Red Roo 1/72 Dart-Stang
KIT #: 72139
PRICE: $31.75
REVIEWER: Peter Burstow
NOTES: Resin conversion


This CA-18 Mustang, A68-187, a PR. 22, was built by CAC and taken on charge by the RAAF in 1950. After a very dull career, mainly involving being stored at various sites, it was sold in 1958. It passed through a number of owners, and had a stint on a pole. In July 1969, Hockey Treloar purchased it with the intention of conversion to a turboprop using a Rolls Royce Dart from a Vickers Viscount. Registration VH-FHT was reserved, then VH-UFO, neither were ever applied.

 The estimated performance was a top speed of 540 mph, with a cruise of 500 mph, and a range, with external tanks, of 2500 miles. The modification work was done by Aerosmith Aviation Services, originally at Bankstown, then relocated to Canberra in 1972. The project reached the stage of engine runs, and flight tests were planned for 1975. However the project languished, with the aircraft parked outside, slowly deteriorating. In 1990 the aircraft was shipped to Toowoomba Airport, and a Merlin engine was fitted. It was sold and shipped to the USA in 1995, where it is currently flying as N50FS.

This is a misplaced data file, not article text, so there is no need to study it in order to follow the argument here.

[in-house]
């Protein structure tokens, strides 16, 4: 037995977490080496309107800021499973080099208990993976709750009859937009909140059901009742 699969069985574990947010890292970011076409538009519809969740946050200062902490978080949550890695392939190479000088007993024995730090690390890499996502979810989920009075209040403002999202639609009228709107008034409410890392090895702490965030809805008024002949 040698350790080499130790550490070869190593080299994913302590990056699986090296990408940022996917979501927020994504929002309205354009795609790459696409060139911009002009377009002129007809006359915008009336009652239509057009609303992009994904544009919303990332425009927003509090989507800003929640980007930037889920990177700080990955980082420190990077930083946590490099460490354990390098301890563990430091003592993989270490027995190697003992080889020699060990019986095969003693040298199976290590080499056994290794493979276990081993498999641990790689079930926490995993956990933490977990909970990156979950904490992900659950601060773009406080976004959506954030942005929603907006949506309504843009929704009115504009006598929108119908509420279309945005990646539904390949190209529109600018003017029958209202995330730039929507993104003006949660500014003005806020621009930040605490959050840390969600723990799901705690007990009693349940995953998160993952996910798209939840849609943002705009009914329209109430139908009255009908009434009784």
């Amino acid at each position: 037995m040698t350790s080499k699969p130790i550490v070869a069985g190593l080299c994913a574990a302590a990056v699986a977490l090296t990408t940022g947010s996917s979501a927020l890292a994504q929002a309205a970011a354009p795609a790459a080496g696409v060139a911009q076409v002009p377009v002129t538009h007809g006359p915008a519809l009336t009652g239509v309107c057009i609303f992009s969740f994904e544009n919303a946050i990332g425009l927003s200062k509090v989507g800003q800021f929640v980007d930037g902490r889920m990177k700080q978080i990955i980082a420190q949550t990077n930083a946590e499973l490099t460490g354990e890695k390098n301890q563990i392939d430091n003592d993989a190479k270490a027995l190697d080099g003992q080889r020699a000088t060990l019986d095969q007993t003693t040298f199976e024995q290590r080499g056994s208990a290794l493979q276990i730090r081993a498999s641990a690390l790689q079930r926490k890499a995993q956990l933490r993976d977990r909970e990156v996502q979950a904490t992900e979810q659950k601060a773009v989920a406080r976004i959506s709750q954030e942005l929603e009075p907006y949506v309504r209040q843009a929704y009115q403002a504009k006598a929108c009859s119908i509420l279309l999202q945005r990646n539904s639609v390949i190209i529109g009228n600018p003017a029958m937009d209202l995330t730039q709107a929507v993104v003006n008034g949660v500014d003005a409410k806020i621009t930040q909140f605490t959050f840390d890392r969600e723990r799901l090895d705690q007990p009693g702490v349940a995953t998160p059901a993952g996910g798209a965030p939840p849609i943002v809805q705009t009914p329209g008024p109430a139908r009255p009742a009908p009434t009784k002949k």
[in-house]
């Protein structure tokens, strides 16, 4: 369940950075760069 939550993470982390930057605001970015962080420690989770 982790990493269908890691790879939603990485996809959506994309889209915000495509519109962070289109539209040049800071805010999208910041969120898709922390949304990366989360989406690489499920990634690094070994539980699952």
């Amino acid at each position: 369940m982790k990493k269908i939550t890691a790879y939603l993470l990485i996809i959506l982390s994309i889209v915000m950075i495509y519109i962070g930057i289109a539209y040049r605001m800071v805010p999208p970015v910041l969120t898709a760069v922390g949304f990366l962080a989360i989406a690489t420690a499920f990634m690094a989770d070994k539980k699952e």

This kit is unusual in that it includes the kit to be converted, as well as the conversion parts needed. The conversion parts include 14 resin parts, the fuselage halves, nacelle, fuel tanks, flaps, seat and wheels. There is a replacement wheel well, and a one piece propeller supplied, so no fiddling with separate blades. The propeller has been moulded with a brass rod for a shaft. Also included are a number of wire hair pins, some plastic-card strips and a injection needle.

 The resin parts are very cleanly moulded, with no sign of bubbles or mould glitches, there is some very thin flash, and pouring stubs to be cleaned up. There are very fine engraved panel lines, much finer than on the Academy styrene parts. All the resin parts have a noticeable layer of mould release wax.

 A very comprehensive instruction sheet is included, with a full page of history, lots of construction information, and several colour photographs of the subject and the construction process. It also includes templates for wing dihedral, u/c door and flap positions.

The kit to be converted is the Academy P-51D, which is supplied complete in a sealed bag. I'm sure this kit has been reviewed somewhere, it looks quite nice, and probably does not deserve the fate which I will subject it to.